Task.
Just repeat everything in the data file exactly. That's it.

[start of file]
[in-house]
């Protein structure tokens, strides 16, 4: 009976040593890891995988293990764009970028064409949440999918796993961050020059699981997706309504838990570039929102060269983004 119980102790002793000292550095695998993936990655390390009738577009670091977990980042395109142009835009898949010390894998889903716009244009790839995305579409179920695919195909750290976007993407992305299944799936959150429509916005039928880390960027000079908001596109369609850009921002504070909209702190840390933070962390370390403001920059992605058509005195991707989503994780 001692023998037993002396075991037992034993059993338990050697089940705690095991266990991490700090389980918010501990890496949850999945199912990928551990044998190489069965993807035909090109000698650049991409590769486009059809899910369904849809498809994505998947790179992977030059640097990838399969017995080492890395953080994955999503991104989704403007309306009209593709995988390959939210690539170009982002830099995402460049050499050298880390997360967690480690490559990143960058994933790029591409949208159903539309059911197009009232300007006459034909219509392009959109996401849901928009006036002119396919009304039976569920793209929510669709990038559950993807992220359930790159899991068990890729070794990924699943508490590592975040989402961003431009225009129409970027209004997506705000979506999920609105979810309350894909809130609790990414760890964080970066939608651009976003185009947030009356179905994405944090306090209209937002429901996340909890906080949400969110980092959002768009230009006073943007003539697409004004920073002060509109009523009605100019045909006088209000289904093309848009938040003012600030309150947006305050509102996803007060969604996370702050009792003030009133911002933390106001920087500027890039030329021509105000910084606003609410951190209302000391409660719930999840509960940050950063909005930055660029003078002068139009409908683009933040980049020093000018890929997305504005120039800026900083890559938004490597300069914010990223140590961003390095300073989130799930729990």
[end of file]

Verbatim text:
[in-house]
């Protein structure tokens, strides 16, 4: 009976040593890891995988293990764009970028064409949440999918796993961050020059699981997706309504838990570039929102060269983004 119980102790002793000292550095695998993936990655390390009738577009670091977990980042395109142009835009898949010390894998889903716009244009790839995305579409179920695919195909750290976007993407992305299944799936959150429509916005039928880390960027000079908001596109369609850009921002504070909209702190840390933070962390370390403001920059992605058509005195991707989503994780 001692023998037993002396075991037992034993059993338990050697089940705690095991266990991490700090389980918010501990890496949850999945199912990928551990044998190489069965993807035909090109000698650049991409590769486009059809899910369904849809498809994505998947790179992977030059640097990838399969017995080492890395953080994955999503991104989704403007309306009209593709995988390959939210690539170009982002830099995402460049050499050298880390997360967690480690490559990143960058994933790029591409949208159903539309059911197009009232300007006459034909219509392009959109996401849901928009006036002119396919009304039976569920793209929510669709990038559950993807992220359930790159899991068990890729070794990924699943508490590592975040989402961003431009225009129409970027209004997506705000979506999920609105979810309350894909809130609790990414760890964080970066939608651009976003185009947030009356179905994405944090306090209209937002429901996340909890906080949400969110980092959002768009230009006073943007003539697409004004920073002060509109009523009605100019045909006088209000289904093309848009938040003012600030309150947006305050509102996803007060969604996370702050009792003030009133911002933390106001920087500027890039030329021509105000910084606003609410951190209302000391409660719930999840509960940050950063909005930055660029003078002068139009409908683009933040980049020093000018890929997305504005120039800026900083890559938004490597300069914010990223140590961003390095300073989130799930729990």